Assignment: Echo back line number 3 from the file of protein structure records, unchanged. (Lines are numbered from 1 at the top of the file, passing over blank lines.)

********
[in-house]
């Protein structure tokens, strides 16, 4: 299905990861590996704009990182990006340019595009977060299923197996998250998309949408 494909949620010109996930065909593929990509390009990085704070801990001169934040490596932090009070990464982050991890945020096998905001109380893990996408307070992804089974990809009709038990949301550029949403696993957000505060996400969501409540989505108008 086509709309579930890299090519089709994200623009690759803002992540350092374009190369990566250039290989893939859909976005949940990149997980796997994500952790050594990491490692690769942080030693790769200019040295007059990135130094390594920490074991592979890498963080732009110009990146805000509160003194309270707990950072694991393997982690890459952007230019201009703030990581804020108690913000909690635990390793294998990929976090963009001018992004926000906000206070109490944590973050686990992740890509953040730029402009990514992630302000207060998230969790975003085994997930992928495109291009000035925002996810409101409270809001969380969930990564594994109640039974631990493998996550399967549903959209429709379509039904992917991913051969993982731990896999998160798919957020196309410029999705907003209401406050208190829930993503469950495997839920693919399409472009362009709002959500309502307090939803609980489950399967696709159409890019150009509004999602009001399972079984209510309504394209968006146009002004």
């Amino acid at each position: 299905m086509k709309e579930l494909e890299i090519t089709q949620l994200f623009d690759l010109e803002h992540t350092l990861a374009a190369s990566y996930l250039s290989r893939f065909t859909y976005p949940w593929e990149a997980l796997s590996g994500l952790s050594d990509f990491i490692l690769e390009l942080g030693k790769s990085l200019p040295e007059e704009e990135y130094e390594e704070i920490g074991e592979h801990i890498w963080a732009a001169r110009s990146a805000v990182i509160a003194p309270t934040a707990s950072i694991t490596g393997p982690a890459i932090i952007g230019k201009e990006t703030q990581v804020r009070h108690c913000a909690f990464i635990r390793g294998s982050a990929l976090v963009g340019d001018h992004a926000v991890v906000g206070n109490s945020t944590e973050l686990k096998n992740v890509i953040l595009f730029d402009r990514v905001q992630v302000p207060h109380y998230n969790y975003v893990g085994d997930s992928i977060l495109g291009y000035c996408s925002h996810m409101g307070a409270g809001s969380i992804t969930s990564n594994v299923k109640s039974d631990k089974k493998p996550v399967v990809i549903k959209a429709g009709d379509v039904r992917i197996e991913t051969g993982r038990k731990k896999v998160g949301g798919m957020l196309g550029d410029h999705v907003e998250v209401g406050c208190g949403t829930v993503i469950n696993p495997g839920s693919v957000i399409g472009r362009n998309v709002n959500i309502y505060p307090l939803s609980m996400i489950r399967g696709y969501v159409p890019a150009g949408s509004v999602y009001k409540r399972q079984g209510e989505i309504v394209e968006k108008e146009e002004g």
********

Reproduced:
């Amino acid at each position: 299905m086509k709309e579930l494909e890299i090519t089709q949620l994200f623009d690759l010109e803002h992540t350092l990861a374009a190369s990566y996930l250039s290989r893939f065909t859909y976005p949940w593929e990149a997980l796997s590996g994500l952790s050594d990509f990491i490692l690769e390009l942080g030693k790769s990085l200019p040295e007059e704009e990135y130094e390594e704070i920490g074991e592979h801990i890498w963080a732009a001169r110009s990146a805000v990182i509160a003194p309270t934040a707990s950072i694991t490596g393997p982690a890459i932090i952007g230019k201009e990006t703030q990581v804020r009070h108690c913000a909690f990464i635990r390793g294998s982050a990929l976090v963009g340019d001018h992004a926000v991890v906000g206070n109490s945020t944590e973050l686990k096998n992740v890509i953040l595009f730029d402009r990514v905001q992630v302000p207060h109380y998230n969790y975003v893990g085994d997930s992928i977060l495109g291009y000035c996408s925002h996810m409101g307070a409270g809001s969380i992804t969930s990564n594994v299923k109640s039974d631990k089974k493998p996550v399967v990809i549903k959209a429709g009709d379509v039904r992917i197996e991913t051969g993982r038990k731990k896999v998160g949301g798919m957020l196309g550029d410029h999705v907003e998250v209401g406050c208190g949403t829930v993503i469950n696993p495997g839920s693919v957000i399409g472009r362009n998309v709002n959500i309502y505060p307090l939803s609980m996400i489950r399967g696709y969501v159409p890019a150009g949408s509004v999602y009001k409540r399972q079984g209510e989505i309504v394209e968006k108008e146009e002004g």